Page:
ok, there’s one thing i’ve noticed lately, it seems to be that i start many of the taboo posts with the word “well”. it doesn’t mean anything really, it might just be a conversational nuance that i picked up in my travels abroad.
today’s been bucketing down around here, chucking it down, pissing down, all that means, is that is has been raining heaps, so my mind has been trapped here in my luxurious home. i spotted an ad on the tv just now and it has prompted me to dart into another area of my home, the luxurious computer room, to access my still new imac and present the first episode of cute. i was told many years ago, that cute means ugly but interesting but i’m not sure about that.
this video has no real immediate relevance, other than i like the muppets and think all politicians should be knocked down a peg or two, the real reason is the commercial i saw on the abc news featuring mr angry ant abbot in the “let’s do the time warp again” animated commercial. as soon as i can get it, i’ll post it, can’t find it yet though. maybe it’s like the adams family piece, which disappeared quicker than a group of hungry hookers outside a big wealthy men called john convention.
this second item is cuter than something that’s cuter !!
August 5, 2010 - brisbane times – aap
Taronga Zoo’s youngest pygmy hippo calf has made her public debut a month after her birth.
Kambiri, a Nigerian name meaning “allow me to join this family”, was born on June 26 at 2.30am and weighed in at 5.3 kilograms. She has been growing fast, 300 grams per day, and weighed 16 kilograms as she walked around her enclosure today.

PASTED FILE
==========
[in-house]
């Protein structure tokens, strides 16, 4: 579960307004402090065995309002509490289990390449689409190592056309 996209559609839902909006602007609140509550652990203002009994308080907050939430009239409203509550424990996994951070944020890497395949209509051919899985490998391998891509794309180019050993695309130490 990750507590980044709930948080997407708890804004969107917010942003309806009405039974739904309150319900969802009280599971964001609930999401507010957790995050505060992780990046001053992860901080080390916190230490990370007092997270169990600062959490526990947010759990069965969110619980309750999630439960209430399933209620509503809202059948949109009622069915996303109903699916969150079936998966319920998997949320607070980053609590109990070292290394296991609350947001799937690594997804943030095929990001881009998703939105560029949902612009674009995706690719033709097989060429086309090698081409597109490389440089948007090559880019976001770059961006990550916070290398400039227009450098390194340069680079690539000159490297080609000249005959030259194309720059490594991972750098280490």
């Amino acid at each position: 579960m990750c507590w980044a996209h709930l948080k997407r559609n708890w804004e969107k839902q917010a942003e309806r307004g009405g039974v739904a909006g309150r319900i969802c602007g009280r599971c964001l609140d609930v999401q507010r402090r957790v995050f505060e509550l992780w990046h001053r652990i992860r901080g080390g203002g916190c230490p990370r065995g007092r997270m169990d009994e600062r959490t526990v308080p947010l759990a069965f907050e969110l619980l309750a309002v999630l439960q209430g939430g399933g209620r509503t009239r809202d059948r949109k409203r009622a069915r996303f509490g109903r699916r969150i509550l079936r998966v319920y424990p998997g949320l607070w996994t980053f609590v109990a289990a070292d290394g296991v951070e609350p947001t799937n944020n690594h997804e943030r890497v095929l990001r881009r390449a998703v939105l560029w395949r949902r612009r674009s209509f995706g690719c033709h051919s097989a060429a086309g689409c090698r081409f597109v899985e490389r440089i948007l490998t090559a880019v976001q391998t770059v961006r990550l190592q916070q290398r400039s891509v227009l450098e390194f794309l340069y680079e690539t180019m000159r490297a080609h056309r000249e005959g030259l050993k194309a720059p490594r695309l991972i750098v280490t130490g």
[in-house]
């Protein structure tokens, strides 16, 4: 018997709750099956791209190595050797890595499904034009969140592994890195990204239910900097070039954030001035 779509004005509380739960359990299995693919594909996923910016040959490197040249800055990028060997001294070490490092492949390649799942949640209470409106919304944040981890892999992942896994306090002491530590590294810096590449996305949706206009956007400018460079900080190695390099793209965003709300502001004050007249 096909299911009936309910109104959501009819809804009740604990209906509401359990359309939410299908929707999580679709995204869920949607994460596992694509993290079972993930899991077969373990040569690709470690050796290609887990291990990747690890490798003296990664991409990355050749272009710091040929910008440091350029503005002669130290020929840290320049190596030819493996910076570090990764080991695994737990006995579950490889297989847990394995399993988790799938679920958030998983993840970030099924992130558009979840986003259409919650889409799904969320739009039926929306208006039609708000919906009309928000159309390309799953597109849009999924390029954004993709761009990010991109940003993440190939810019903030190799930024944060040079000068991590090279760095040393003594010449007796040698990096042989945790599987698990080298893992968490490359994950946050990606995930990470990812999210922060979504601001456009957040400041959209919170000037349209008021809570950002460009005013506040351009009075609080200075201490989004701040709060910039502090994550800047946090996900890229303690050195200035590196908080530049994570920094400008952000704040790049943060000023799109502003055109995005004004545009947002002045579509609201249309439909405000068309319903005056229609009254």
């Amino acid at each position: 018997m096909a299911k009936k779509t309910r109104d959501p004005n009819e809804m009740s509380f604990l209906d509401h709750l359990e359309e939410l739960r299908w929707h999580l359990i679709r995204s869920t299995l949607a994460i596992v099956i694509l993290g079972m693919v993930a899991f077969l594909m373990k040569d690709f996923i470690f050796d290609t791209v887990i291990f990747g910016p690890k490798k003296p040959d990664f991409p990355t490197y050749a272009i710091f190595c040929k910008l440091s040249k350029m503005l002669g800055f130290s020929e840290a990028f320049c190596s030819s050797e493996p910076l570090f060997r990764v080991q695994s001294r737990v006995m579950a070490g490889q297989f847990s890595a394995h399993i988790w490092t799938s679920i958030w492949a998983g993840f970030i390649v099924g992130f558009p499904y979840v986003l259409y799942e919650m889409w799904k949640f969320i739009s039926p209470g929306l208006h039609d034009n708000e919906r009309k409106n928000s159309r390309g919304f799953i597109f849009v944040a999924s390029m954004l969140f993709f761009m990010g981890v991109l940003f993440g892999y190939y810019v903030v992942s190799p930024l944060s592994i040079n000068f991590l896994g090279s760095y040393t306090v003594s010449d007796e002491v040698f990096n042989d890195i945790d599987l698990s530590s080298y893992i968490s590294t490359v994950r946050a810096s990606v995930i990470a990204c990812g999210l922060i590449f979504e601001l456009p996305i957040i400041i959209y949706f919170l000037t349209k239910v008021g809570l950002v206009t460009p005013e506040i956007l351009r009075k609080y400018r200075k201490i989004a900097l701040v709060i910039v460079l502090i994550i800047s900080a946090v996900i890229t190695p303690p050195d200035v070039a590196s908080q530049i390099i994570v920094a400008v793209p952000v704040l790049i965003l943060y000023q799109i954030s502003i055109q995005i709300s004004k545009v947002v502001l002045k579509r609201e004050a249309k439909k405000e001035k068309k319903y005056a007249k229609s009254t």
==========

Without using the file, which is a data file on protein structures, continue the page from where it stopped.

“She is quite cheeky … she is also very shy as well, so visitors will have to be patient when they see her in the next couple of weeks,” zoo spokeswoman Danielle McGill said.
Kambiri’s first public appearance took its toll on her. ”She was out for about an hour and now she’s completely exhausted,” Ms McGill said.
Pygmy hippo calf Kambiri with her mother Petre at Taronga Zoo. ”She’s gone back to bed.”
Kambiri is the second calf to be born to mother Petre and father Timmy.
Zookeepers are happy with the treatment she’s receiving from her mum.
“Her mother is being an absolute wonderful mother. She’s very content [and] guiding the calf around,” Ms McGill said. When Kambiri is older she will join the Australasian Breeding Program, which helps provide a safety net against extinction for pygmy hippos.
But for now Ms McGill says the zoo and its visitors will enjoy watching their youngest hippo grow.
“We’ll just be watching her confidence grow each day,” she said. Pygmy hippos are a solitary forest-dwelling creature native to west Africa and little is known about them in the wild with the majority of research recorded about the species learnt from those cared for in zoos.
The World Conservation Union estimates that there are fewer than 3000 pygmy hippos remaining in the wild.
i’ll keep you posted on the elusive election advertising campaign material.